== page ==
Sometimes, we feel like we get into a rut. Jobs. Obligations. Laundry. The every day things that make us forget to stop and enjoy our lives. Forrest. Trees.
So much so, that we forget to have fun.
We forget to breathe.
This weekend, we had a much-needed mini escape.
We were the parents who randomly packed up the minivan… (Yes, we drive a minivan. We rock the minivan.)
And drove to Georgia for a day.
Because sometimes, it’s fun to just drive somewhere.
This adventure included tiger hats. We realized later that kids in massive crowds of children donning tiger heads on their noggins are much easier to spot, after all. Jamin and I do not have matching hats. I think we should remedy that so we can be that family. We’re pretty close already.
(In other news, my children will one day loathe me for posting this photo)
In case you guys were curious, it doesn’t really snow in the deep south.
When it does snow, we’re all southern with our high maintenance frou-frou requirements. We have a list. It goes a little something like this:
1. Only on a weekday so we miss school/work.
2. Two days at the absolute max. That’s the most cold we can actually handle.
3. While we would love a blizzard, deep down we all know it needs to be melted in the two day requirement because there is no driving. Everyone stays in because people reach a new level of apocalyptic scramble-to-the-grocery-store-for-the-last-loaf-of-bread-the-zombies-are-coming-bat-crap-cray-cray mode. If you dropped a bunch of southerners in a blizzard in Colorado, let’s face it… We would all suffer a delicate combination of spontaneous implosion, frostbite and murder all in the name of beef jerky. It would get passive aggressively ugly, fast.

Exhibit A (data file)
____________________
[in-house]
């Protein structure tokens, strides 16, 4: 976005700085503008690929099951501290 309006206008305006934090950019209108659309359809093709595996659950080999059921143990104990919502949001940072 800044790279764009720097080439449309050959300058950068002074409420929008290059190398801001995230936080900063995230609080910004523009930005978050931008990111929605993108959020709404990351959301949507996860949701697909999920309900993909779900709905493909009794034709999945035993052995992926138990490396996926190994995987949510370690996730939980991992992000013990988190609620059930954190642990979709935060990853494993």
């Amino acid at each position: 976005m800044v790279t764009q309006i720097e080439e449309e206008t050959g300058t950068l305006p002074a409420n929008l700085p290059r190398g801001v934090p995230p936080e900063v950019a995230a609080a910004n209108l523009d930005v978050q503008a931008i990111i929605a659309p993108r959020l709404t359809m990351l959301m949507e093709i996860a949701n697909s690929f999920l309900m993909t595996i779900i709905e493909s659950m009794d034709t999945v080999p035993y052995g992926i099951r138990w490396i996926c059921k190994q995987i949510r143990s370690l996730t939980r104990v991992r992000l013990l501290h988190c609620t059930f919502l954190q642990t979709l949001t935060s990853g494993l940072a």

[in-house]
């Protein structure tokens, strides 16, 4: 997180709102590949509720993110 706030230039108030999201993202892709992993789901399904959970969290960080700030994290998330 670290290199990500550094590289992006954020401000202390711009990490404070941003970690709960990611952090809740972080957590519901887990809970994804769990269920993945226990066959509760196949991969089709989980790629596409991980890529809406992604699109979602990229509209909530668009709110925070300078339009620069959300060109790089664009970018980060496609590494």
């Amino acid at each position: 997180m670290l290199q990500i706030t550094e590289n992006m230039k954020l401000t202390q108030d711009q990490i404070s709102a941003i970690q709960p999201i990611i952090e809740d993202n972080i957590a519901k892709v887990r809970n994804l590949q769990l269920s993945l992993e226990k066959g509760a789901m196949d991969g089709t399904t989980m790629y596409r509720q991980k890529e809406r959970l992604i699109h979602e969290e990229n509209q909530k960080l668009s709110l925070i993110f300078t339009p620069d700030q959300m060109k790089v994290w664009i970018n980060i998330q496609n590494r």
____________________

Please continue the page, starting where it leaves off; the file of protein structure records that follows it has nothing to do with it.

But back to snow days… You can’t really fault us. I mean, we kind of deserve not to drive on a day so rare as to hold actual snow in the tropics. We don’t know how to salt, shovel and chain things. It’s complicated and foreign. We do a little dance and get all excited in front of the window. It’s almost too much for us to bare. Prayer for snow by southern children is part of our birthright.
Because of the general lack of snowflake fun, we are known to go so far as to actually make our own snow.
We shoot ice out of a machine and then go for snow angels in the mud. It’s ingenuity at it’s finest, and epic southern fun.
We also totally got on a big tube as a family and did this.
We were bundled up and ready to go with aforementioned massive tiger hats, and then it quickly turned to sixty degree weather. I was sweating in my ski pants. So I was standing in Georgia in sixty degree sunshine and slush. Wearing ski pants. All in the name of a good time. I felt a little stereotypical.
But let’s not miss the moral of the story. I totally squeezed into my circa 2000 ski pants from when my parents did actually live in Colorado.
I was proud. And sweaty.
And a busted can of biscuits.
All in the name of wet hiney prevention.
I may have gotten a little carried away.
The kids weren’t sure what to think about the snow. It’s only snowed twice in significant amounts since they were born here in the tropics, and only Aiden was old enough to play in it. Malone fell once and his screaming reached such decibel proportions that we thought surely he’d lost a toe. And then we found the ice on his belly. The drama.
It was nice to breathe a little this weekend… (When said ski pants were not donned.)
I snapped a few quick photos with my phone at Stone Mountain to share this set of barn doors I spied. Loved the idea for a home. Or my own dream barn. Yep. I just used dream in a sentence. Let the angry mob torches commence. ;} I confess. I secretly dream of barns. We can dream of barns, right?
Such cute, colorful little buildings!
We spent our downtime afterwards, at the indoor hotel pool. Because what’s a trip for our kids without a pool? An unwritten requirement.
Father of the year totally got in while I sat on the side in my wool sweater and golashes. After I stopped sweating in ski pants it was too cold to swim. Too hot to sled. First world problems.
We had the best of hot and cold weather reversed, in one day.
And we enjoyed every moment of it.
It really is the simple things.
Touché, Mills offspring. Touché.
Here’s to small escapes. Little adventures.
And simple fun!